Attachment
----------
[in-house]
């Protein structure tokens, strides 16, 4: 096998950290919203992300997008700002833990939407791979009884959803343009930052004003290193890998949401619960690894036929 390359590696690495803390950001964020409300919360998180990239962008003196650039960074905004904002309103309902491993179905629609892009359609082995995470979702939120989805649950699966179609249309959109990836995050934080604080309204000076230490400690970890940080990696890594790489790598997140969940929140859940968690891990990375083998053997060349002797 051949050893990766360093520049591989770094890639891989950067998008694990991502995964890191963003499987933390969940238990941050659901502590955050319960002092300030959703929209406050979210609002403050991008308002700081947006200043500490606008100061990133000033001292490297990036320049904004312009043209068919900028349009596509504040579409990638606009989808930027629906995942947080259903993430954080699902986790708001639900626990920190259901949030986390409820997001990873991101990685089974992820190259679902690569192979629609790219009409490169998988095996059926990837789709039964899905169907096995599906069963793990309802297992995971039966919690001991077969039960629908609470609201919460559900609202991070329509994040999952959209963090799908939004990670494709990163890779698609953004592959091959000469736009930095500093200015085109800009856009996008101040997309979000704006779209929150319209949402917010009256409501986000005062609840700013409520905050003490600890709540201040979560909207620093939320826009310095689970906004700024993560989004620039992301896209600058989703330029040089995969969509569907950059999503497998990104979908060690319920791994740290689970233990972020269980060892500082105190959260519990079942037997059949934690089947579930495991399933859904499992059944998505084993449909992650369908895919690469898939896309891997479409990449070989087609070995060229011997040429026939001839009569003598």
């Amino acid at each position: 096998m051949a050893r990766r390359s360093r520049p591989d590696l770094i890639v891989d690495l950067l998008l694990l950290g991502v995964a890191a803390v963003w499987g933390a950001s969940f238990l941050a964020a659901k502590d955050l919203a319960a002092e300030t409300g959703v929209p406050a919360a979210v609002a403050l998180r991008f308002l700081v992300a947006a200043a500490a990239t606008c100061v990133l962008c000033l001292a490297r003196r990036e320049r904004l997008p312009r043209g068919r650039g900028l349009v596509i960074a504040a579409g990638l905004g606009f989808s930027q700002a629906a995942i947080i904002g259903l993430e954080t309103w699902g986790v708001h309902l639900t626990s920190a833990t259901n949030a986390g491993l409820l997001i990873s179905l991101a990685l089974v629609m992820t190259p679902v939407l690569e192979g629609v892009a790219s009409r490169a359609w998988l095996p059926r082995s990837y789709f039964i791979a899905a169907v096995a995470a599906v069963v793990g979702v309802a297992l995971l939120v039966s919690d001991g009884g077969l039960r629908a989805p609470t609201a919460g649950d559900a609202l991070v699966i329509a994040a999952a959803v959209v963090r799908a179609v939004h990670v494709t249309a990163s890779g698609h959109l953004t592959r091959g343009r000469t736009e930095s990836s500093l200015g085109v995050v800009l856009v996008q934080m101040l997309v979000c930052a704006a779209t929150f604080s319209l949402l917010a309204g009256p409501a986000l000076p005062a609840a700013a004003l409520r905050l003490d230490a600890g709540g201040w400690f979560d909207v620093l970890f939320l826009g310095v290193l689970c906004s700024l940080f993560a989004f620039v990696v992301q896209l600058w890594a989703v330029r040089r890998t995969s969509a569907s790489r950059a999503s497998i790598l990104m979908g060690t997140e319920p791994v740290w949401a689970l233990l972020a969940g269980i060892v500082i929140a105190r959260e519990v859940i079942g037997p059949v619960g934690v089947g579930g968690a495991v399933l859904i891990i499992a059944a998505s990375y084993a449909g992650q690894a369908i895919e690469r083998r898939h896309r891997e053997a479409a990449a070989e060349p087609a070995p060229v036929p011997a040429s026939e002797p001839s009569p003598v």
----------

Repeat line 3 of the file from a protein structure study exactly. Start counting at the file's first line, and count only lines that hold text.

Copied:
């Amino acid at each position: 096998m051949a050893r990766r390359s360093r520049p591989d590696l770094i890639v891989d690495l950067l998008l694990l950290g991502v995964a890191a803390v963003w499987g933390a950001s969940f238990l941050a964020a659901k502590d955050l919203a319960a002092e300030t409300g959703v929209p406050a919360a979210v609002a403050l998180r991008f308002l700081v992300a947006a200043a500490a990239t606008c100061v990133l962008c000033l001292a490297r003196r990036e320049r904004l997008p312009r043209g068919r650039g900028l349009v596509i960074a504040a579409g990638l905004g606009f989808s930027q700002a629906a995942i947080i904002g259903l993430e954080t309103w699902g986790v708001h309902l639900t626990s920190a833990t259901n949030a986390g491993l409820l997001i990873s179905l991101a990685l089974v629609m992820t190259p679902v939407l690569e192979g629609v892009a790219s009409r490169a359609w998988l095996p059926r082995s990837y789709f039964i791979a899905a169907v096995a995470a599906v069963v793990g979702v309802a297992l995971l939120v039966s919690d001991g009884g077969l039960r629908a989805p609470t609201a919460g649950d559900a609202l991070v699966i329509a994040a999952a959803v959209v963090r799908a179609v939004h990670v494709t249309a990163s890779g698609h959109l953004t592959r091959g343009r000469t736009e930095s990836s500093l200015g085109v995050v800009l856009v996008q934080m101040l997309v979000c930052a704006a779209t929150f604080s319209l949402l917010a309204g009256p409501a986000l000076p005062a609840a700013a004003l409520r905050l003490d230490a600890g709540g201040w400690f979560d909207v620093l970890f939320l826009g310095v290193l689970c906004s700024l940080f993560a989004f620039v990696v992301q896209l600058w890594a989703v330029r040089r890998t995969s969509a569907s790489r950059a999503s497998i790598l990104m979908g060690t997140e319920p791994v740290w949401a689970l233990l972020a969940g269980i060892v500082i929140a105190r959260e519990v859940i079942g037997p059949v619960g934690v089947g579930g968690a495991v399933l859904i891990i499992a059944a998505s990375y084993a449909g992650q690894a369908i895919e690469r083998r898939h896309r891997e053997a479409a990449a070989e060349p087609a070995p060229v036929p011997a040429s026939e002797p001839s009569p003598v």